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Township of Alberton Found to Have Violated Open Meeting Rules

Updated: Aug 3, 2023

Case Summary

Ombudsman Report Concerning the Township of Alberton, dated July 2023

In May 2022, lawyers with our office assisted a client in making a closed meeting complaint to the provincial Ombudsman about the Township of Alberton. The Ombudsman investigated this complaint and determined that the Alberton municipal council contravened Ontario's open meeting rules. The Ombudsman's report makes 3 recommendations for the municipality, including that it amend an illegal by-law provision.


This complaint concerned the municipal council's meeting of May 11, 2022, in which our client was removed from the municipality's hybrid in-person/online council meeting. They had attended the meeting virtually, using an iPhone, and had refused to provide their name to the Reeve and Clerk. The Reeve and Clerk demanded that our client identify themself for the meeting record. After declining to do so, our client was removed from the Zoom meeting and technologically prohibited from rejoining the meeting.

Section 239 of the Municipal Act, 2001 requires that municipal council meetings be open to the public (in all but a limited range of circumstances).

Municipalities appoint a closed meeting investigator to receive complaints where they are alleged to have violated the open meeting rules. The Ombudsman serves as the closed meeting investigator for many Ontario municipalities, including Alberton.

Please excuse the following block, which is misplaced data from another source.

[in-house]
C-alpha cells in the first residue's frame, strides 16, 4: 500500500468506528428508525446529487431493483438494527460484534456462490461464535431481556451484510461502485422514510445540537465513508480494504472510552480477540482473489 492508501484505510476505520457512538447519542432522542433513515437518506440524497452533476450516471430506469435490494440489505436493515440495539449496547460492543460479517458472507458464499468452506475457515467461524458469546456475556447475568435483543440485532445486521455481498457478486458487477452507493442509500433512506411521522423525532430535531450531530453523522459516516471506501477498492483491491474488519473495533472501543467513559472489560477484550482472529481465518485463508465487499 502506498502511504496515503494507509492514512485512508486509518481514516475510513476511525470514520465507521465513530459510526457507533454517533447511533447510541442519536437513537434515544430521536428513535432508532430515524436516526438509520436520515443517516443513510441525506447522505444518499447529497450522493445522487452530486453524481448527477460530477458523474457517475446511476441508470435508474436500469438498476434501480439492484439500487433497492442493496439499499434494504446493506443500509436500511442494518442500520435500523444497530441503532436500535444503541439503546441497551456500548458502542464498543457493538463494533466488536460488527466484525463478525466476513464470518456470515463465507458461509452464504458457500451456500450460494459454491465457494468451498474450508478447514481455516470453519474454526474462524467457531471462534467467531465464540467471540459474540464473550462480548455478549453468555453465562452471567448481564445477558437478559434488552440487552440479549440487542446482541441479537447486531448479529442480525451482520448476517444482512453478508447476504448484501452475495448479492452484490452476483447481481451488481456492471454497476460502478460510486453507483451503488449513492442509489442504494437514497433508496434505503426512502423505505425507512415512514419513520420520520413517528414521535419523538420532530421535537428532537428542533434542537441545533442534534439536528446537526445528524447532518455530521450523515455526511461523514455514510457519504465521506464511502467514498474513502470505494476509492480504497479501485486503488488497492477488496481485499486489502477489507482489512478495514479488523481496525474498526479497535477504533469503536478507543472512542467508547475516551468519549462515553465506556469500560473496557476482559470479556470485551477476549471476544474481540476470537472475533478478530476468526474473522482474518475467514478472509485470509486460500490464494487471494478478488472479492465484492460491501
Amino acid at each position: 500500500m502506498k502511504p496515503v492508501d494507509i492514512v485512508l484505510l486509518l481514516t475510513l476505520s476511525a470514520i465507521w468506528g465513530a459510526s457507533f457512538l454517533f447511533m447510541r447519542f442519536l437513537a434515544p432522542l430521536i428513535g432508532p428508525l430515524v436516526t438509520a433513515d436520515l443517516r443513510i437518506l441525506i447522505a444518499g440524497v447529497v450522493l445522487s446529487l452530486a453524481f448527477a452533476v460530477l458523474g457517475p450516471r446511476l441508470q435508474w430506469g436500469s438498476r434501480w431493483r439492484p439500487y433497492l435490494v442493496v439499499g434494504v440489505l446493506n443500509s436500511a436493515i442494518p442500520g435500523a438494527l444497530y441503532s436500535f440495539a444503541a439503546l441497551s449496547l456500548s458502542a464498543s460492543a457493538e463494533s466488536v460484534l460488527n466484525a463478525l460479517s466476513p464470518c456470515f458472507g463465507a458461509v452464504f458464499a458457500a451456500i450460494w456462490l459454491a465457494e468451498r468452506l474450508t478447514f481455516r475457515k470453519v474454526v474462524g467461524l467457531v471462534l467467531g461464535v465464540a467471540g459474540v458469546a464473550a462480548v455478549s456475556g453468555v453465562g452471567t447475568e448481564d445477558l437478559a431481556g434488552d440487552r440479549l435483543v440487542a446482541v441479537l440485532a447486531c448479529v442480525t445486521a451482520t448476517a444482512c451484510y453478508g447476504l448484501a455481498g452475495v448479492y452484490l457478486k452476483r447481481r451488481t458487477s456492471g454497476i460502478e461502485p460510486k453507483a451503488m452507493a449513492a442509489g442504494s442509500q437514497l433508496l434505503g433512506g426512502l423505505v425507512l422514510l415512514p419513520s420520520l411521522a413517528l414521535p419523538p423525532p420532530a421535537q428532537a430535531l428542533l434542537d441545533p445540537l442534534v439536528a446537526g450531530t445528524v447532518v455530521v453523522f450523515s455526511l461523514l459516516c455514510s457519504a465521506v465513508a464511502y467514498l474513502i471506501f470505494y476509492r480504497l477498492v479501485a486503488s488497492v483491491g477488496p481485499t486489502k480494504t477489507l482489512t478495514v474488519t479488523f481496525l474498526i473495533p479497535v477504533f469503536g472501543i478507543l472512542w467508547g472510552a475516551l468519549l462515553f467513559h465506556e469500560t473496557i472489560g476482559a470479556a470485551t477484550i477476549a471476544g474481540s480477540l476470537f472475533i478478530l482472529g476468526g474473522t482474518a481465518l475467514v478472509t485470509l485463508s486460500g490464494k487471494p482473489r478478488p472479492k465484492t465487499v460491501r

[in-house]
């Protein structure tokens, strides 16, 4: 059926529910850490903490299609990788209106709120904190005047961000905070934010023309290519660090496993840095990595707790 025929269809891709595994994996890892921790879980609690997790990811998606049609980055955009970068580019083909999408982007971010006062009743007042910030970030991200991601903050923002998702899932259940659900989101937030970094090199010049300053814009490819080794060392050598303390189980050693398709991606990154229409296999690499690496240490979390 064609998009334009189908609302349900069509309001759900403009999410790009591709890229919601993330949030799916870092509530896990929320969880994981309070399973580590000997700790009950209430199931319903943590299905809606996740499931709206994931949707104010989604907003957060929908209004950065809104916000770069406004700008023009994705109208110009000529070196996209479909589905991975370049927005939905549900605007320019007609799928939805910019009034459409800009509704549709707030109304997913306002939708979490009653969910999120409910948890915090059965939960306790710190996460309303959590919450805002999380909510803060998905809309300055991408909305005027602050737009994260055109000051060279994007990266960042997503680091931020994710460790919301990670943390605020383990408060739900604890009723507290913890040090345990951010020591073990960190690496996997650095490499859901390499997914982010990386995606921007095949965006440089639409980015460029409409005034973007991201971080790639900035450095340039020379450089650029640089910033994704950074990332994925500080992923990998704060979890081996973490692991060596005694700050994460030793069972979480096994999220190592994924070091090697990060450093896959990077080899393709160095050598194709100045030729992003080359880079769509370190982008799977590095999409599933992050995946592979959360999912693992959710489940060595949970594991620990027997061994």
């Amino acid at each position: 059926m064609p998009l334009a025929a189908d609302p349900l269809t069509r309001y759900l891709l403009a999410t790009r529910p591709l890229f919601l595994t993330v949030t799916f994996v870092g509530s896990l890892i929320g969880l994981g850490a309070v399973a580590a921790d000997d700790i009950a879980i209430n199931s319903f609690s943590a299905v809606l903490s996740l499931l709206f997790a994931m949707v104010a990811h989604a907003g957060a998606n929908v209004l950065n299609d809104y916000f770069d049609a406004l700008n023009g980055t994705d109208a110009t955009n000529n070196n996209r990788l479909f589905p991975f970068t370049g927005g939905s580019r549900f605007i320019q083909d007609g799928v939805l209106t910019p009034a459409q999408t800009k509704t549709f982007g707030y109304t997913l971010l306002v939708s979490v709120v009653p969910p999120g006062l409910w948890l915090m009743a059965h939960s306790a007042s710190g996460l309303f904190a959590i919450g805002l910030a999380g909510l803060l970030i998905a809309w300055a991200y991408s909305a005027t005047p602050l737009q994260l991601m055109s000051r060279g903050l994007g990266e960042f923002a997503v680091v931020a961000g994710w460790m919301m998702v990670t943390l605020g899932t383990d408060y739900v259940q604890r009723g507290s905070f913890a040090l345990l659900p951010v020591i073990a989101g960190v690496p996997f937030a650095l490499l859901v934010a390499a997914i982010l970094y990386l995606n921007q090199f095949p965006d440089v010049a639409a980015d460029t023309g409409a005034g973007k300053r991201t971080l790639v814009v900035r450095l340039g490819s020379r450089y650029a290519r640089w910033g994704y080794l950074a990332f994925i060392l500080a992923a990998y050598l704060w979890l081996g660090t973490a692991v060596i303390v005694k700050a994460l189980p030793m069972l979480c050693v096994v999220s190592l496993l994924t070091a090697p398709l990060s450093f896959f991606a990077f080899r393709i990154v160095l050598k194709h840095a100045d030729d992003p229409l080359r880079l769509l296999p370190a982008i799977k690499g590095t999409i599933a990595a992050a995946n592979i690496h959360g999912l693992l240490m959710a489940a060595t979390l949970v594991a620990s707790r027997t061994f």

The Ombudsman's Report

In July 2023, Ombudsman Paul Dubé issued a report in which he found that by demanding that our client identify themself as a condition of attending the meeting and then removing them from the meeting, the municipal council was in breach of the Act.

The Ombudsman also concluded that the municipality's requirement, in its procedural by-law, that members of the public identify themselves to attend open meetings, was contrary to the Act.

In reaching his conclusion, the Ombudsman cited the Ontario Court of Appeal decision in Langenfeld v. Toronto Police Services Board, 2019 ONCA 716, which considered open meetings in the context of the Charter of Rights and Freedoms. In that case, the court determined that while security measures to attend open meetings may be justified to protect health and safety, requiring individuals to identify themselves may be too intrusive.

While the Township of Alberton claimed to be concerned about so-called "Zoom-bombings" of its meetings, the Ombudsman concluded that requiring the public identification of all attendees at open council meetings was an "overly intrusive measure" that was not "reasonably connected and proportionate to its objective". The Ombudsman also noted that many electronic meeting platforms allow the host to control who is able to speak during a meeting.

In conclusion, the Ombudsman has made 3 recommendations to the municipality:

  1. That all members of council for the Township of Alberton be vigilant in adhering to their individual and collective obligation to ensure that the municipality complies with its open meetings obligations;

  2. That council ensure that the public has unimpeded access to observe open council meetings, whether they are held virtually or in-person or in a hybrid format; and

  3. That council amend its procedural by-law to remove the requirement that members of the public attending open meetings identify themselves for the purposes of the meeting record.

The Ombudsman report is available here.

Judson Howie LLP practices in municipal and political law. Contact us at

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